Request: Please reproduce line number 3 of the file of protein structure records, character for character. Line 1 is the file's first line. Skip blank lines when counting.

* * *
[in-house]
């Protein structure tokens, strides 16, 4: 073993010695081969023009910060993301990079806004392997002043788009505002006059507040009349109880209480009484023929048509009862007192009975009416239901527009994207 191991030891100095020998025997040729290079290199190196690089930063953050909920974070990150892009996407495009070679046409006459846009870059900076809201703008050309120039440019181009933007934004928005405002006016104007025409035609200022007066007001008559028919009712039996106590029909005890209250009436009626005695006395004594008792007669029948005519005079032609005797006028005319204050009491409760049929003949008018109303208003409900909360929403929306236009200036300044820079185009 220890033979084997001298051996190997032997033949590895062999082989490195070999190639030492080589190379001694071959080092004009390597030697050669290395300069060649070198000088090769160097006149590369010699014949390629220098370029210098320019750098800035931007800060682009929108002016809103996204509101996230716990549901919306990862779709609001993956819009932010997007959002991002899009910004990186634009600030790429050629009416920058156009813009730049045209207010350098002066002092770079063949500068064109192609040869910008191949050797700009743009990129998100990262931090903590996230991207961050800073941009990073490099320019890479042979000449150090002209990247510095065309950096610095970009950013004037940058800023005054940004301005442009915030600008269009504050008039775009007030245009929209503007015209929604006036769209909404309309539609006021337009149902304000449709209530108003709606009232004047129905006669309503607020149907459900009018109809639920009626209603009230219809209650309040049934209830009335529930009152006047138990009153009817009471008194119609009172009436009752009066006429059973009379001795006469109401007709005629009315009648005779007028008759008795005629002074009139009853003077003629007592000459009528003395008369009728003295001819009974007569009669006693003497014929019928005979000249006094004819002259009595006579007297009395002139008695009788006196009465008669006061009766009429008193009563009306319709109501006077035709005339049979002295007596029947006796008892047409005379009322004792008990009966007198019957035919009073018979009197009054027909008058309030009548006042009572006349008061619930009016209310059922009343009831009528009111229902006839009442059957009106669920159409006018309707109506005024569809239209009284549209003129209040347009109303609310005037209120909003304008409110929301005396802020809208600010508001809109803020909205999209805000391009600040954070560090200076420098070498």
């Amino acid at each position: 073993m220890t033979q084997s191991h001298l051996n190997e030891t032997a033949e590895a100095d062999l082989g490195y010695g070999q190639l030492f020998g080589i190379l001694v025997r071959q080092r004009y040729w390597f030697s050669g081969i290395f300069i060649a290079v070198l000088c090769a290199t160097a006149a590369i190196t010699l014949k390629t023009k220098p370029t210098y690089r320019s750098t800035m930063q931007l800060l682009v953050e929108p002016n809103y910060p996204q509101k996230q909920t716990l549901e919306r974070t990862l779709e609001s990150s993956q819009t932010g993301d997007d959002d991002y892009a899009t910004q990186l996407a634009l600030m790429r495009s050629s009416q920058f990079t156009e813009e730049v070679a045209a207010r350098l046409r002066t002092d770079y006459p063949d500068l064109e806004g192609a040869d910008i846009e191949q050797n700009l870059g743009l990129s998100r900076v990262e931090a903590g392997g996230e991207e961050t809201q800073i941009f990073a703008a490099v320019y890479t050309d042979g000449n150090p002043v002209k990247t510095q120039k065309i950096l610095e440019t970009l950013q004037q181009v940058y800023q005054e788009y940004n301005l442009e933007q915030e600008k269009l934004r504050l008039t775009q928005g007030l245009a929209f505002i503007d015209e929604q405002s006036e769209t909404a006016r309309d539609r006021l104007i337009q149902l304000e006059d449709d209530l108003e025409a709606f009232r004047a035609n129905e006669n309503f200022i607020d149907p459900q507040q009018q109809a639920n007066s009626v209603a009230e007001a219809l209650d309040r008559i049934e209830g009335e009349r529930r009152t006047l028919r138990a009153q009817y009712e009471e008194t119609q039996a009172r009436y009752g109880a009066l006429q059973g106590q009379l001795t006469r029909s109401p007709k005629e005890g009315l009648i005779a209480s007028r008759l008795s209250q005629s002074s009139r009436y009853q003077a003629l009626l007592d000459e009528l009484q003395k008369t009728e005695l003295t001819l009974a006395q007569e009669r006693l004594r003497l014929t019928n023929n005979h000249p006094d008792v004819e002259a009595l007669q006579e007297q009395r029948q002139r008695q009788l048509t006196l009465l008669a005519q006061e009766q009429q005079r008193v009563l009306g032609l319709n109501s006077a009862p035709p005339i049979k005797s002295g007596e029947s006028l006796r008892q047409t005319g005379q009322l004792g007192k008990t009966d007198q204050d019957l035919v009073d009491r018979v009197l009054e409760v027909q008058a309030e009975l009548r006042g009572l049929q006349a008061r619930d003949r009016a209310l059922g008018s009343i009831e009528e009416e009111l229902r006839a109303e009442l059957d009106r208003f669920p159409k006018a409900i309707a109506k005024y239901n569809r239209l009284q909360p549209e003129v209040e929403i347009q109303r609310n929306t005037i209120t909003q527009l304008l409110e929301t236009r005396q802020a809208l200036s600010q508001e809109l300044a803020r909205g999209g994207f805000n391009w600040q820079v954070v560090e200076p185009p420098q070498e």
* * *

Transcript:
């Amino acid at each position: 073993m220890t033979q084997s191991h001298l051996n190997e030891t032997a033949e590895a100095d062999l082989g490195y010695g070999q190639l030492f020998g080589i190379l001694v025997r071959q080092r004009y040729w390597f030697s050669g081969i290395f300069i060649a290079v070198l000088c090769a290199t160097a006149a590369i190196t010699l014949k390629t023009k220098p370029t210098y690089r320019s750098t800035m930063q931007l800060l682009v953050e929108p002016n809103y910060p996204q509101k996230q909920t716990l549901e919306r974070t990862l779709e609001s990150s993956q819009t932010g993301d997007d959002d991002y892009a899009t910004q990186l996407a634009l600030m790429r495009s050629s009416q920058f990079t156009e813009e730049v070679a045209a207010r350098l046409r002066t002092d770079y006459p063949d500068l064109e806004g192609a040869d910008i846009e191949q050797n700009l870059g743009l990129s998100r900076v990262e931090a903590g392997g996230e991207e961050t809201q800073i941009f990073a703008a490099v320019y890479t050309d042979g000449n150090p002043v002209k990247t510095q120039k065309i950096l610095e440019t970009l950013q004037q181009v940058y800023q005054e788009y940004n301005l442009e933007q915030e600008k269009l934004r504050l008039t775009q928005g007030l245009a929209f505002i503007d015209e929604q405002s006036e769209t909404a006016r309309d539609r006021l104007i337009q149902l304000e006059d449709d209530l108003e025409a709606f009232r004047a035609n129905e006669n309503f200022i607020d149907p459900q507040q009018q109809a639920n007066s009626v209603a009230e007001a219809l209650d309040r008559i049934e209830g009335e009349r529930r009152t006047l028919r138990a009153q009817y009712e009471e008194t119609q039996a009172r009436y009752g109880a009066l006429q059973g106590q009379l001795t006469r029909s109401p007709k005629e005890g009315l009648i005779a209480s007028r008759l008795s209250q005629s002074s009139r009436y009853q003077a003629l009626l007592d000459e009528l009484q003395k008369t009728e005695l003295t001819l009974a006395q007569e009669r006693l004594r003497l014929t019928n023929n005979h000249p006094d008792v004819e002259a009595l007669q006579e007297q009395r029948q002139r008695q009788l048509t006196l009465l008669a005519q006061e009766q009429q005079r008193v009563l009306g032609l319709n109501s006077a009862p035709p005339i049979k005797s002295g007596e029947s006028l006796r008892q047409t005319g005379q009322l004792g007192k008990t009966d007198q204050d019957l035919v009073d009491r018979v009197l009054e409760v027909q008058a309030e009975l009548r006042g009572l049929q006349a008061r619930d003949r009016a209310l059922g008018s009343i009831e009528e009416e009111l229902r006839a109303e009442l059957d009106r208003f669920p159409k006018a409900i309707a109506k005024y239901n569809r239209l009284q909360p549209e003129v209040e929403i347009q109303r609310n929306t005037i209120t909003q527009l304008l409110e929301t236009r005396q802020a809208l200036s600010q508001e809109l300044a803020r909205g999209g994207f805000n391009w600040q820079v954070v560090e200076p185009p420098q070498e």